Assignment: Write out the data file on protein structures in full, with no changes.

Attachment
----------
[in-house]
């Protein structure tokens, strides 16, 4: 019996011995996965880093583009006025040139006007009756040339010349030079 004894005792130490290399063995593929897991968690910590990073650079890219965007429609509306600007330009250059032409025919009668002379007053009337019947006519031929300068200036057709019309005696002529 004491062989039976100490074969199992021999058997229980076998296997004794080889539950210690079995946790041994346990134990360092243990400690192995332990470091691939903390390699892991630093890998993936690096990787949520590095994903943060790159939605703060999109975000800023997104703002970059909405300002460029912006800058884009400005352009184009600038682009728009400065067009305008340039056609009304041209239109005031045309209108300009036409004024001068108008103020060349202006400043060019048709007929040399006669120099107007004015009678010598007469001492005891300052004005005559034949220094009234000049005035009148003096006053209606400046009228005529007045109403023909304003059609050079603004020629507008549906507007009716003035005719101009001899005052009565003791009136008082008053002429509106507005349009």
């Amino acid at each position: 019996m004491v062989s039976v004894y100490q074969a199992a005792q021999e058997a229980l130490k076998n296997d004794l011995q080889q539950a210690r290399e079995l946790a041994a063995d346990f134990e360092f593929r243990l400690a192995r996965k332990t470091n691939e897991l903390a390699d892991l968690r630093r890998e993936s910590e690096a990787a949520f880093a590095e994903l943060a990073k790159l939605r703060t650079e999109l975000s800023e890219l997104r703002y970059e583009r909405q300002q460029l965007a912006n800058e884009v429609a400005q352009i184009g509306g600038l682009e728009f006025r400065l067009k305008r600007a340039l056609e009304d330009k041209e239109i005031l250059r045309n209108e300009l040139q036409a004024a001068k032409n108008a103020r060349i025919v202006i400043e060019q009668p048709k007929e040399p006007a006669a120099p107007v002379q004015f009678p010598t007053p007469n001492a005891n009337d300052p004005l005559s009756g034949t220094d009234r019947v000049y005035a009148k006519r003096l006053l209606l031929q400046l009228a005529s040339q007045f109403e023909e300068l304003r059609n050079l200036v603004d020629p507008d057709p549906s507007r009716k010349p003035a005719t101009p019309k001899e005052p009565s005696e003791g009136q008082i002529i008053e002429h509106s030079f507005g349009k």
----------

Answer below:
[in-house]
């Protein structure tokens, strides 16, 4: 019996011995996965880093583009006025040139006007009756040339010349030079 004894005792130490290399063995593929897991968690910590990073650079890219965007429609509306600007330009250059032409025919009668002379007053009337019947006519031929300068200036057709019309005696002529 004491062989039976100490074969199992021999058997229980076998296997004794080889539950210690079995946790041994346990134990360092243990400690192995332990470091691939903390390699892991630093890998993936690096990787949520590095994903943060790159939605703060999109975000800023997104703002970059909405300002460029912006800058884009400005352009184009600038682009728009400065067009305008340039056609009304041209239109005031045309209108300009036409004024001068108008103020060349202006400043060019048709007929040399006669120099107007004015009678010598007469001492005891300052004005005559034949220094009234000049005035009148003096006053209606400046009228005529007045109403023909304003059609050079603004020629507008549906507007009716003035005719101009001899005052009565003791009136008082008053002429509106507005349009």
């Amino acid at each position: 019996m004491v062989s039976v004894y100490q074969a199992a005792q021999e058997a229980l130490k076998n296997d004794l011995q080889q539950a210690r290399e079995l946790a041994a063995d346990f134990e360092f593929r243990l400690a192995r996965k332990t470091n691939e897991l903390a390699d892991l968690r630093r890998e993936s910590e690096a990787a949520f880093a590095e994903l943060a990073k790159l939605r703060t650079e999109l975000s800023e890219l997104r703002y970059e583009r909405q300002q460029l965007a912006n800058e884009v429609a400005q352009i184009g509306g600038l682009e728009f006025r400065l067009k305008r600007a340039l056609e009304d330009k041209e239109i005031l250059r045309n209108e300009l040139q036409a004024a001068k032409n108008a103020r060349i025919v202006i400043e060019q009668p048709k007929e040399p006007a006669a120099p107007v002379q004015f009678p010598t007053p007469n001492a005891n009337d300052p004005l005559s009756g034949t220094d009234r019947v000049y005035a009148k006519r003096l006053l209606l031929q400046l009228a005529s040339q007045f109403e023909e300068l304003r059609n050079l200036v603004d020629p507008d057709p549906s507007r009716k010349p003035a005719t101009p019309k001899e005052p009565s005696e003791g009136q008082i002529i008053e002429h509106s030079f507005g349009k």